Trusting in God is a difficult thing to do. At a workshop a couple of years ago, the speaker said the most important question is “Do you trust God with your life?” A quick response might be “yes, of course,” but I think the question is much deeper. A quick response does not really honor the magnitude of the question.
I hesitate to answer the question with a confident yes, because when I look at my life, there is evidence aplenty that shows I don’t really trust God with my life. I trust God with bits and pieces of it, but not my whole life. My economic position gets some of my trust. My physical condition and health gets some of my trust. My ability to earn income gets some of my trust. Yet none of these are guaranteed. I can’t rely on my physical condition to remain good, no matter how healthy my eating and exercise habits. I can’t rely on financial or economic conditions to always sustain me. Jobs go away, bank accounts dwindle, investments fail. Putting my trust in any of these is a losing proposition. We don’t always realize that these are shaky sources of trust until we actually lose these things. We worry and fret until we hopefully, reach a point where we recognize that we can do nothing about these, and that the only constant is God.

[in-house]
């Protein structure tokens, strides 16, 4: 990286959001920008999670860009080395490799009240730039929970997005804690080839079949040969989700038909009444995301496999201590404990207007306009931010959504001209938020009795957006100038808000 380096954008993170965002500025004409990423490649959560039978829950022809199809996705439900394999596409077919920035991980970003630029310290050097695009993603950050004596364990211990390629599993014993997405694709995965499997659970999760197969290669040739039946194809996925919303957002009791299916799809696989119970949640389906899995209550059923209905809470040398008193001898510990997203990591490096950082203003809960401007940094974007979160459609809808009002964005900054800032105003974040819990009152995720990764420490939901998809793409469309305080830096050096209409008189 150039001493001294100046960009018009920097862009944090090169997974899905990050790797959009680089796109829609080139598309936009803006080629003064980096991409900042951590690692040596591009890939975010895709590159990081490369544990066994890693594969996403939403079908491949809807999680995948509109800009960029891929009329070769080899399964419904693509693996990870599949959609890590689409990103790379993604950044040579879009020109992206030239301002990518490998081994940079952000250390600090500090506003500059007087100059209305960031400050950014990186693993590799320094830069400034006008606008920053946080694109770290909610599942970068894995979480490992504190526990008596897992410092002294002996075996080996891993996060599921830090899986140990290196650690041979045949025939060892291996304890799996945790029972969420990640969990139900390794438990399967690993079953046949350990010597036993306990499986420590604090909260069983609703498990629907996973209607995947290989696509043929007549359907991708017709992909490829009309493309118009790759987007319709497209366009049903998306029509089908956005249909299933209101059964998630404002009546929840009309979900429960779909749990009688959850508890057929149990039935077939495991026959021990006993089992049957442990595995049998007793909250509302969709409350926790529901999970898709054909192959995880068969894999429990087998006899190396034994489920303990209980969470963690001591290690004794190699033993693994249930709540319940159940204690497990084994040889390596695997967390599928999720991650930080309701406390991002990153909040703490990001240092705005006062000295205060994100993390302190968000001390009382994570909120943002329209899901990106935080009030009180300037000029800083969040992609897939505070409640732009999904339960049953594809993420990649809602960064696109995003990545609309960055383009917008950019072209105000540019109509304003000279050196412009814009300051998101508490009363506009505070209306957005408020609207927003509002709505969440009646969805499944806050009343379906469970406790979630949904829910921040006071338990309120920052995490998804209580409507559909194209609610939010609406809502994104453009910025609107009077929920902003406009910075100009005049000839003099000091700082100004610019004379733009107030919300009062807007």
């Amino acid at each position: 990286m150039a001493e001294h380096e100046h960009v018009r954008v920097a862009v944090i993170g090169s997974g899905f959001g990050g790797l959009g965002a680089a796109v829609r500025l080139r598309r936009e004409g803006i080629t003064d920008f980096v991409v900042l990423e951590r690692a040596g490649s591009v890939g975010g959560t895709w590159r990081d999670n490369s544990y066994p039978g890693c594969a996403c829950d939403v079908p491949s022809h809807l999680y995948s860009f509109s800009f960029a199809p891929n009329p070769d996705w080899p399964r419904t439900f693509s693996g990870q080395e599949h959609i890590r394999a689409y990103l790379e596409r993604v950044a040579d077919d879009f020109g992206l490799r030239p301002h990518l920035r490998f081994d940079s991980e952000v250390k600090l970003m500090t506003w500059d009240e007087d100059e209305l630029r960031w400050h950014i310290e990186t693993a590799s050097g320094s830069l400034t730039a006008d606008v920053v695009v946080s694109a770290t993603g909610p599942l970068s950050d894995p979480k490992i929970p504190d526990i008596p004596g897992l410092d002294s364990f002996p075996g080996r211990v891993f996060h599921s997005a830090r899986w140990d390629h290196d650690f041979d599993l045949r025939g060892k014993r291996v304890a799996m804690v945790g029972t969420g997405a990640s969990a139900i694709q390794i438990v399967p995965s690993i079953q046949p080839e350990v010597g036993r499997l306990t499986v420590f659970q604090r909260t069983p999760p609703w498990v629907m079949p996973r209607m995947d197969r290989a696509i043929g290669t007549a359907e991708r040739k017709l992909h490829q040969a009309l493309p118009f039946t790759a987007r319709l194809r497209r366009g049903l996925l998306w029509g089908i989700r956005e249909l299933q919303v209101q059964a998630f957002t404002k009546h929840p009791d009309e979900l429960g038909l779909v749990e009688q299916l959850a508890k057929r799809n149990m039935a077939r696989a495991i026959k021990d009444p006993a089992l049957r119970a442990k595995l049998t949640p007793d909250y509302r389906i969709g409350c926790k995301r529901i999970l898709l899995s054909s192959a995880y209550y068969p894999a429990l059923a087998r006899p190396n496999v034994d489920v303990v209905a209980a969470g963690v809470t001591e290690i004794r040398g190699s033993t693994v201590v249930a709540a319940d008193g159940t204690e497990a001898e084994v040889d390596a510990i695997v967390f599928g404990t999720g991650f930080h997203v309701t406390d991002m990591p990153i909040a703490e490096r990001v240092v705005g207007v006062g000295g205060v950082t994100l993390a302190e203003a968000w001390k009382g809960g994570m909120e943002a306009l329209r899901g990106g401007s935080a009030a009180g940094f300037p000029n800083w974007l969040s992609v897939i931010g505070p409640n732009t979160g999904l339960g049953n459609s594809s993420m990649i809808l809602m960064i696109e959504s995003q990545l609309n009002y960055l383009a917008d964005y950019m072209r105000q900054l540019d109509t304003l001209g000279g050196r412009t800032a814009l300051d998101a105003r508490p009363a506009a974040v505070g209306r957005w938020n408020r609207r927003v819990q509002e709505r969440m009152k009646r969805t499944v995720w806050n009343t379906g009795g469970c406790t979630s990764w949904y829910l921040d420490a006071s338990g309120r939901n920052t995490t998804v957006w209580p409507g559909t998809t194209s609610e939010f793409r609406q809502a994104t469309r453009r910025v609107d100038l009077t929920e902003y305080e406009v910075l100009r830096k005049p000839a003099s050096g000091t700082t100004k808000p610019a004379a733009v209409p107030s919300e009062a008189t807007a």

Trusting God with my life doesn’t mean that suffering will go away. It does mean, however, that even in the midst of suffering, I can be at peace because I am trusting in the only constant, the Source and Giver of life. If I can trust God with my life, I can see that all the other is shifting sand, and I cannot stand on it with confidence. It will be like being at the beach and feeling the sand wash out from under your feet as you stand at the edge of the water.
This morning I was reading the parable about the tenant farmers in Luke 20:9-19. I spent some time with the way Jesus identified them as tenants. A tenant has temporary custody of a place. He does not own it. I was reminded that I don’t own anything either. It has been entrusted to me to use to glorify God. When I put my trust in the gift instead of the Giver, I put myself in a place of uncertainty. Trusting God with my life means that I look to the Giver, and with my vision full of the Light, I know I have already received all the Gift I could ever need.